Aaron Winslow in Conversation with Leslie Bumstead, Alyse Knorr, and Tom Doyle

Aaron Winslow will read from Jobs of the Great Misery on 1-26-18 at The Black Squirrel in Washington, DC 8:00PM. Join the event on Facebook.

Aaron Winslow, Author of Jobs of the Great Misery

“If you want creative workers,
give them enough time to play.”
      —John Cleese

Aaron: I'm thinking of the Steve Jobs quote that started us off here. It's a great quote, and I love the reflections that it's prompted here, but I can't ever think of Steve Jobs outside of the context of work (perhaps especially right now because I'm scrambling to participate in this conversation while at my own job)—in particular, the role that he and Apple have had in making "creativity" a corporate and labor management concept and for the horrible concept of "creatives." As far as I can tell, it's thanks to Jobs that I'm supposed to be "creative" even when I'm doing data entry.

I mean, check out this John Cleese quote: “If you want creative workers, give them enough time to play.”

Could have been spoken by a ruthless tech CEO as he's bulldozing affordable housing to build a staff arcade or something. And If the time I have to be creative is just so that I'm a better "worker," then maybe I don't wanna.

So what I'm wondering is: how do we separate creativity, the good, liberatory kind (like the kind that Leslie helps prisoners tap into, the kind makes cool shit) from Creativity, Inc., the kind that gets easily recuperated by the market? Not looking for a politics of purity here, but just find it interesting that the idea of creativity is so readily associated with a certain style of corporate capitalism—so maybe that's just the parameters we work within. 

Leslie: Yes, Aaron, I wondered about that too, with the Jobs quote. Cuz I do like the quote, but not the association with corporate creativity & its desire to devour the idea of creativity.

I don’t know the answer. I fear that capitalism has got us by the balls in a great many ways, and maybe we can resist by first recognizing that the terms are getting mixed up, misused, abused. Not in the sense of purity, as you say, but in the sense of knowing when something is merely rehearsing the status quo (quite violently, as per your example of bulldozing affordable housing while to build a staff arcade) and when something is in fact an act of liberation, or—since that sounds a bit melodramatic—at least an act that interrogates what we know/think we know and what the hell we are doing.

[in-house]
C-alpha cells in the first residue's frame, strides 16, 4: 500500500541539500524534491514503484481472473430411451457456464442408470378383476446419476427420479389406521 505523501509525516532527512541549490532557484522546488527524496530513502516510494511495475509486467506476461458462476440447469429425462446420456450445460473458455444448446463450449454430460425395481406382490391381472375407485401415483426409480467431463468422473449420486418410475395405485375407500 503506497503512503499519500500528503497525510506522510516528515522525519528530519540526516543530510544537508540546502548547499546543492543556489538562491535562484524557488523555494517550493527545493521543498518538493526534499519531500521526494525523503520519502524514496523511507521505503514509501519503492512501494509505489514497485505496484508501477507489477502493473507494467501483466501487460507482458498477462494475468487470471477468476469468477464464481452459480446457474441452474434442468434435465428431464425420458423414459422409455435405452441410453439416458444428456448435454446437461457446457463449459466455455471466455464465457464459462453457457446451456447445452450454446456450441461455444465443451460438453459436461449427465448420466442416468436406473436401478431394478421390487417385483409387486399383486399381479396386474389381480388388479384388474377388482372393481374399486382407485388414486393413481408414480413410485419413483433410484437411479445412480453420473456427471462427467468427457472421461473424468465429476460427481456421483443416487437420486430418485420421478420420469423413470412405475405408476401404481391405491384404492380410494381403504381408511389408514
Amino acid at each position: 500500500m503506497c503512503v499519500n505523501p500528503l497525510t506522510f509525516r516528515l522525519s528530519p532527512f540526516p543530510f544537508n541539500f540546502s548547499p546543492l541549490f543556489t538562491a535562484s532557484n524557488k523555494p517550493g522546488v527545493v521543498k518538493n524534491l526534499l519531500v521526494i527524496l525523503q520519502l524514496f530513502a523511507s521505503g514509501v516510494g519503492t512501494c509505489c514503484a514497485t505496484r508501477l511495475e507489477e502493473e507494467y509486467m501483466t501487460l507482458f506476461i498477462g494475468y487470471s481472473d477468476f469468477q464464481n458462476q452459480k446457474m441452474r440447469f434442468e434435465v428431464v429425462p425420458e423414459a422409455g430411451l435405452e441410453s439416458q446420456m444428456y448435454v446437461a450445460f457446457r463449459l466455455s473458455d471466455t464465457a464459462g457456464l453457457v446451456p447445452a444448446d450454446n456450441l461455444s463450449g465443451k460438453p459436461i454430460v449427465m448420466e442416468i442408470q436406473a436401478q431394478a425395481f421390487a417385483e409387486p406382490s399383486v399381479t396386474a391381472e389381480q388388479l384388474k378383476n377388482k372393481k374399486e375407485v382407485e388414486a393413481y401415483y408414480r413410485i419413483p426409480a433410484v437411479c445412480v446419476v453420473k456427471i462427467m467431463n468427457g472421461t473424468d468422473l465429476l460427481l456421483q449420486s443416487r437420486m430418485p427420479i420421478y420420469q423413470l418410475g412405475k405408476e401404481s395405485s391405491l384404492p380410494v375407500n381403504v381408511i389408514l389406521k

Aaron Winslow, Author of Jobs of the Great Misery, a box factory image he uses as desktop background

CL: Where was this photo taken?

Aaron: Oh, just an image from the internet that I use as my desktop background.

CL: Job computer, your computer, all of the above?

Aaron: Oh, my personal MacBook.

CL: How do you feel it represents your creative life?

Aaron: Hah! Well, in a few ways: 1) as a reminder (memento mori, if you will) of the constraints on creative life; namely, working shitty jobs; 2) and also as an ironic daily reminder that any art I produce is of the same material as a box—mass-produced, indebted to the commodity and capital, and done under some sort of duress/antagonism; 3) but it’s also an aspirational & inspirational image! bc in a perfect world I could produce writing/art as quickly and seamlessly as this here box factory produces boxes... to have the presence and calm and steadfastness of a box factory... that’s my utopia.

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Aaron Winslow, Author of Jobs of the Great Misery on The Creative Life
Photo Credit: Ryan Collerd

Aaron Winslow's novel, Jobs of the Great Misery (2016), is available from Skeleton Man Press. His fiction, reviews, and essays have appeared in journals such as Social Text Online, Full Stop, Theme Can, P-QUEUE, Smallwork, and Jacket2. He currently works as an archivist at The New School. Additional information and writing can be found at aaron-winslow.com.

Books by Aaron Winslow at Bridge Street Books
2814 Pennsylvania Ave NW, Washington, DC

Phone: (202) 965-5200

image of storefront of Bridge Street Books, address 2814 Pennsylvania Ave NW, Washington, DC, best literary bookstore in Washington, DC

What's your creative utopia? Respond to the conversation with authors in the comments section below, ask Aaron a question, share your favorite quote on creativity, share this post. Thank you—The Creative Life



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